Wednesday, February 17, 2010

Life (or Death) Lessons

After reading this week’s selections, I find it depressing to be a woman in this time period, subject to this genre of literature. In The Castle of Otranto, the women are mistreated: Hippolita is unloved and betrayed by her husband, Isabel is almost raped and Matilda is stabbed by her father. In these poems, the women suffer horrible fates as well: two are carried off to the grave, one becomes a maniac, and another (in female horse form) is left “scarce a stump” (l. 218). It seems, however, that the women are blamed for their actions—or at least that their sinful actions cause their unhappy fates. In Southey’s poem, “Mary”, Mary is too masculine, too brave for a woman—she goes outdoors by herself at night. This must have been scandalous in the 18th century. In Lewis’ “Alonzo the Brave, and Fair Imogene”, Imogene breaks her vow to always be faithful to Alonzo, whether or not he is alive or dead. She is seduced by the suitor’s “treasure, his presents, his spacious domain / … He caught her affections so light and so vain…” (ll. 27-30). For her infidelity and greed, Imogene is punished. In Bürger’s “Lenora”, Lenora despairs the loss of her William, curses her life, wishes for death and “Against the Providence of God / She hurlde her impious strains” (ll. 87-88). She blasphemes God’s name and falls into the sin of hopelessness. Thus, she gets her wish and is carried to the grave to die. These poems seem to serve like lessons to women—be faithful and virtuous or else you will become a maniac or dead.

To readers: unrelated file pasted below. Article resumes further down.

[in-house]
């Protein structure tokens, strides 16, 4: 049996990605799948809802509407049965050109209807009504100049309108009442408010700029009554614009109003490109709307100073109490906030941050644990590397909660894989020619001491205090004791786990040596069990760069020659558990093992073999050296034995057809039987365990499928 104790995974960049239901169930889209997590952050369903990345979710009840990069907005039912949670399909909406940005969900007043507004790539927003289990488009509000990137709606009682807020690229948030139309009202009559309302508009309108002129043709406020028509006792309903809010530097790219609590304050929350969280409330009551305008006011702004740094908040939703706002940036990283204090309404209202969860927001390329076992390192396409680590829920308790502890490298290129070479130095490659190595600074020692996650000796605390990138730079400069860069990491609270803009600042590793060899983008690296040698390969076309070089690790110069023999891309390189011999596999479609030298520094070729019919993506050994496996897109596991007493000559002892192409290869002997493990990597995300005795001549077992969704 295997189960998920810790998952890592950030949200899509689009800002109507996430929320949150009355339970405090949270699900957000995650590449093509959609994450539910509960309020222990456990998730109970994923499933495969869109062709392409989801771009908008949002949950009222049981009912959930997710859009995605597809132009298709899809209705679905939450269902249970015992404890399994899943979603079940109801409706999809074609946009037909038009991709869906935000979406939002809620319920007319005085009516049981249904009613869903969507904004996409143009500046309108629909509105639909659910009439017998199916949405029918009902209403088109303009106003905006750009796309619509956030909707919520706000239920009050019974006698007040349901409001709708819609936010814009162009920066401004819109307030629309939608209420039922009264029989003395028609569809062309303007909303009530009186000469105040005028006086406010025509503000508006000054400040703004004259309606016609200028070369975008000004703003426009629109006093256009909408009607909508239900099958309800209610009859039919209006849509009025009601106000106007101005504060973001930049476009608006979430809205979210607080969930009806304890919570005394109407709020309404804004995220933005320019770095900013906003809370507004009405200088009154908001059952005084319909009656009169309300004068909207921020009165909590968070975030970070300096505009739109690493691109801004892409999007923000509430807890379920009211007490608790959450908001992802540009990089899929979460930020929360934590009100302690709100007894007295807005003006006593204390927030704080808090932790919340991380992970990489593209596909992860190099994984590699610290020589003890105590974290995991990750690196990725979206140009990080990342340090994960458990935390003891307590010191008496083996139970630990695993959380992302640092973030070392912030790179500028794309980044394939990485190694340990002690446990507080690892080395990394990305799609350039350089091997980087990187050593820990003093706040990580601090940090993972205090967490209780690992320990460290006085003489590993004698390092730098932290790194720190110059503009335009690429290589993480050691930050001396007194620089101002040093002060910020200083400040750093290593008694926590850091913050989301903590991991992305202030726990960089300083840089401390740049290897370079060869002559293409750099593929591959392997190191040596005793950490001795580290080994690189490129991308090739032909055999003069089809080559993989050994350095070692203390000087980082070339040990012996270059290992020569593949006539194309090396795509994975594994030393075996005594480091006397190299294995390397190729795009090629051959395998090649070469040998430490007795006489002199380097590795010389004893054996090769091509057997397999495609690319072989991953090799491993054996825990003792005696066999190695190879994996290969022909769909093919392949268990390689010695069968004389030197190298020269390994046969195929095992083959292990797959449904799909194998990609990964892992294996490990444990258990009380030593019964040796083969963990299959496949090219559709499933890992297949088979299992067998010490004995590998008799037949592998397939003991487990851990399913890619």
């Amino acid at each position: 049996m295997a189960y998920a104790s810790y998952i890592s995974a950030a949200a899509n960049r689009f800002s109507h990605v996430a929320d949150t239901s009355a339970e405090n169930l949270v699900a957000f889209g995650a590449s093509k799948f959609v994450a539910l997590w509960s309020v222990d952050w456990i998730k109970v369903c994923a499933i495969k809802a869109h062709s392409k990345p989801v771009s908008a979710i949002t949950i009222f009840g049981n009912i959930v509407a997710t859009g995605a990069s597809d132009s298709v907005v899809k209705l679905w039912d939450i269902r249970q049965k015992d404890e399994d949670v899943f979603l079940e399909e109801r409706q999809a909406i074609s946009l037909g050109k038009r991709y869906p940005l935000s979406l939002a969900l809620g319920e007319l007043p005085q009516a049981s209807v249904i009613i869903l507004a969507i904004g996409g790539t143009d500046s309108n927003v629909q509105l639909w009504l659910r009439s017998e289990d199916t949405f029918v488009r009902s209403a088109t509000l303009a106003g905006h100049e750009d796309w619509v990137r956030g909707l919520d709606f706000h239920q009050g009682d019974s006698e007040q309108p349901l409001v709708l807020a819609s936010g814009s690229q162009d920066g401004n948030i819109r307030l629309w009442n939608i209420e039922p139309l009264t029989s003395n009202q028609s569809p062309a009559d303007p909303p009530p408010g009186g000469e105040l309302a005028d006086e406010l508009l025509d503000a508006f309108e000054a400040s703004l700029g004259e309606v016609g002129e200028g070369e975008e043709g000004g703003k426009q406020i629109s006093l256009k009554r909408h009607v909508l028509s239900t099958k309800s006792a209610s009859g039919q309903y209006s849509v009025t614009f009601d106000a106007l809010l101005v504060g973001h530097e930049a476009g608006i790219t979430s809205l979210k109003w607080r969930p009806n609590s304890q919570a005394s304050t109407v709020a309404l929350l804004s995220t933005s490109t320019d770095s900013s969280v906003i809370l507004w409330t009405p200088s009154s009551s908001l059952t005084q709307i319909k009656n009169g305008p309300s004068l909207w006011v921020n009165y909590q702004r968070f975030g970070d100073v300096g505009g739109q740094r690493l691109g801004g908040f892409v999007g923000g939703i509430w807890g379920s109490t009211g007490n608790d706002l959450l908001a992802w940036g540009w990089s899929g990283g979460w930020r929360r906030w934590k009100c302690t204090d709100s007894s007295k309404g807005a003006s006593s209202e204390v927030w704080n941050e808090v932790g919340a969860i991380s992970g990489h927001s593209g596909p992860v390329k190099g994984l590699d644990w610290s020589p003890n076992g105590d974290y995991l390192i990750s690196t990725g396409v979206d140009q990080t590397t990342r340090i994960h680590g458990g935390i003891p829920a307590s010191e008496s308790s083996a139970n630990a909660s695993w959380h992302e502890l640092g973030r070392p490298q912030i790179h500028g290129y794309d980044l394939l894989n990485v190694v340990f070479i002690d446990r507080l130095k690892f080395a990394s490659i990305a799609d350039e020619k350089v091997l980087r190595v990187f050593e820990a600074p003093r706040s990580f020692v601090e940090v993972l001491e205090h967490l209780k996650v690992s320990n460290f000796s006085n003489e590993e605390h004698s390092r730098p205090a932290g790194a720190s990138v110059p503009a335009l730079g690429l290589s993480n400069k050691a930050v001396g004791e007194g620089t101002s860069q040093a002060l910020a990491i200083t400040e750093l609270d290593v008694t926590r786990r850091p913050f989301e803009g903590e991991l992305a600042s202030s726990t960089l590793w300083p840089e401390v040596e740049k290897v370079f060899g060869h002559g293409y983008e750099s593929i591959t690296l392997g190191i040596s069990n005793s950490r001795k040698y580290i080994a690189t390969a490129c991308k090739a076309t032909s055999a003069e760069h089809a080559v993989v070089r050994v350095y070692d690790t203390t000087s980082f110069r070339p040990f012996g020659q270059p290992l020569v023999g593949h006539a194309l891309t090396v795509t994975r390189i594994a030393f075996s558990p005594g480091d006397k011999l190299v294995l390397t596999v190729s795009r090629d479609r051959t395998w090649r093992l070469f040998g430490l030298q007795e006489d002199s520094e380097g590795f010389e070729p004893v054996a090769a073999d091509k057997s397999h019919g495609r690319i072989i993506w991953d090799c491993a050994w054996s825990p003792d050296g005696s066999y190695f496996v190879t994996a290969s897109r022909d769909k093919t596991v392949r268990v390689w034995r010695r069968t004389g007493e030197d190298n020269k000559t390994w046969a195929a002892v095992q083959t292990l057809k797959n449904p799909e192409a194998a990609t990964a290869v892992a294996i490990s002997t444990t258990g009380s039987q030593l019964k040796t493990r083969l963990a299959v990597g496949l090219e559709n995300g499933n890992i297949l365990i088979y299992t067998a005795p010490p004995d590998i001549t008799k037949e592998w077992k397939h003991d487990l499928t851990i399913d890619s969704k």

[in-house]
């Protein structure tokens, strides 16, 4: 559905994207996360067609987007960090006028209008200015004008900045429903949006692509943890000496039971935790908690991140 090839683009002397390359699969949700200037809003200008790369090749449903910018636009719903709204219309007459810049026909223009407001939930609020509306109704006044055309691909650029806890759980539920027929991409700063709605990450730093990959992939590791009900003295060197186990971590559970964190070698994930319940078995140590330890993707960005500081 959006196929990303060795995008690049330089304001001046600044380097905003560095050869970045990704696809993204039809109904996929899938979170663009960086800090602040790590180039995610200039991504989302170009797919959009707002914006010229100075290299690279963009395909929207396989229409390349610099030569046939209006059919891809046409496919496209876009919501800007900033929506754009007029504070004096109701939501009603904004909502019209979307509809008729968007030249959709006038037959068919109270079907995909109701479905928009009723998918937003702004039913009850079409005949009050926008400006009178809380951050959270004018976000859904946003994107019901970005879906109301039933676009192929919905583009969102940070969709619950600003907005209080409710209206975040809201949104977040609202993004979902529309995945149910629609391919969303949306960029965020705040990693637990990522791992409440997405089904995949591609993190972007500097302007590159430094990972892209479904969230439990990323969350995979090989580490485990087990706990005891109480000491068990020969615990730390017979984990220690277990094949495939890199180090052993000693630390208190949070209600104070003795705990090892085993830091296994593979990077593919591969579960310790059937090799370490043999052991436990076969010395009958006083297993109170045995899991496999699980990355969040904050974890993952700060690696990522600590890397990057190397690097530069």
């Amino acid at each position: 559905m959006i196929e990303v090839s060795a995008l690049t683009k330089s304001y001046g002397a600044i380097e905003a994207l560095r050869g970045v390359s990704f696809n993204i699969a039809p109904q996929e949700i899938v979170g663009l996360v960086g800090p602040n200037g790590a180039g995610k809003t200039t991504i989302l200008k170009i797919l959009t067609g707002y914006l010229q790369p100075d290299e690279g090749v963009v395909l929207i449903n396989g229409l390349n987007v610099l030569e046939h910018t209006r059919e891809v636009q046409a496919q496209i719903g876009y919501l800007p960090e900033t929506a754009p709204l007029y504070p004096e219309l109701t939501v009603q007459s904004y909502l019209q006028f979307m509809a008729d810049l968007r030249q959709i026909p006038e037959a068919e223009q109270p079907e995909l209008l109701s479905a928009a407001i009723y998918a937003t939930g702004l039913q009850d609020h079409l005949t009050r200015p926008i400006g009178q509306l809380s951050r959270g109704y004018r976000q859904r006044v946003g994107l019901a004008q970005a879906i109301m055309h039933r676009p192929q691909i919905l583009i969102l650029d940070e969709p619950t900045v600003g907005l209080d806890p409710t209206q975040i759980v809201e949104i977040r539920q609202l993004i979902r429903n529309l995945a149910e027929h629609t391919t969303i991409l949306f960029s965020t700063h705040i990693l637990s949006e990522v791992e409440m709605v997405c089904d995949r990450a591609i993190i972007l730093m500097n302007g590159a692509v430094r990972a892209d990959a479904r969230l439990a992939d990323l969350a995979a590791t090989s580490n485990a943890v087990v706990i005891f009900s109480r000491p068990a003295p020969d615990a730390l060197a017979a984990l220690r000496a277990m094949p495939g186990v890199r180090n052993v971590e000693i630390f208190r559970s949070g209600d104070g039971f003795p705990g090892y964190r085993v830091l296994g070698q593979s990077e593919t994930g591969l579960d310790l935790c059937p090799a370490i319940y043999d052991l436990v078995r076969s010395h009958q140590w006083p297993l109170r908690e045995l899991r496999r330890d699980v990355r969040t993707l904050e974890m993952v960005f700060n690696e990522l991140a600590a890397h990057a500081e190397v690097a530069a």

1 comment:

  1. I think that the manic/death end result for women still applies even to those who remain faithful and virtuous. Part of this is rooted in the classical ties of the Gothic genre -- women definitely did not have much agency in the classics from which these authors are drawing. Also, what happens to the women can be seen as the result of the actions of the men, in a way. The women are almost always reacting rather than acting first, and it seems to be their fate is tied into the actions of the men around them more so than their own.